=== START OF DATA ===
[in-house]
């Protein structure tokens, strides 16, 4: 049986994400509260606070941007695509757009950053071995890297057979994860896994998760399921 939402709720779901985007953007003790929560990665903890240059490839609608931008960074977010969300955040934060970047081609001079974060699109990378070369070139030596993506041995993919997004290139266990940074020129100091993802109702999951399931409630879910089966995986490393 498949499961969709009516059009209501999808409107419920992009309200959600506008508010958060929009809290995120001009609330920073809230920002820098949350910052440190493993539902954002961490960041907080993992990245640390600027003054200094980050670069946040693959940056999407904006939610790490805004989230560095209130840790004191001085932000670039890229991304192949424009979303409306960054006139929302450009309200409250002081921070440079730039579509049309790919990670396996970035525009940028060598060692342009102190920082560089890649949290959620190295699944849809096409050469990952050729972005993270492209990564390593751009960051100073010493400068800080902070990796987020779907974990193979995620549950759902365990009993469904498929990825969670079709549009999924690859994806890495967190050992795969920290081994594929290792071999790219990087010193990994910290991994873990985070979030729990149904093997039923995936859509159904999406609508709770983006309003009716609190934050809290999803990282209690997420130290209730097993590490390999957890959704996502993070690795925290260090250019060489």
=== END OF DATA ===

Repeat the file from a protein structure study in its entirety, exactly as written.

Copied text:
[in-house]
């Protein structure tokens, strides 16, 4: 049986994400509260606070941007695509757009950053071995890297057979994860896994998760399921 939402709720779901985007953007003790929560990665903890240059490839609608931008960074977010969300955040934060970047081609001079974060699109990378070369070139030596993506041995993919997004290139266990940074020129100091993802109702999951399931409630879910089966995986490393 498949499961969709009516059009209501999808409107419920992009309200959600506008508010958060929009809290995120001009609330920073809230920002820098949350910052440190493993539902954002961490960041907080993992990245640390600027003054200094980050670069946040693959940056999407904006939610790490805004989230560095209130840790004191001085932000670039890229991304192949424009979303409306960054006139929302450009309200409250002081921070440079730039579509049309790919990670396996970035525009940028060598060692342009102190920082560089890649949290959620190295699944849809096409050469990952050729972005993270492209990564390593751009960051100073010493400068800080902070990796987020779907974990193979995620549950759902365990009993469904498929990825969670079709549009999924690859994806890495967190050992795969920290081994594929290792071999790219990087010193990994910290991994873990985070979030729990149904093997039923995936859509159904999406609508709770983006309003009716609190934050809290999803990282209690997420130290209730097993590490390999957890959704996502993070690795925290260090250019060489």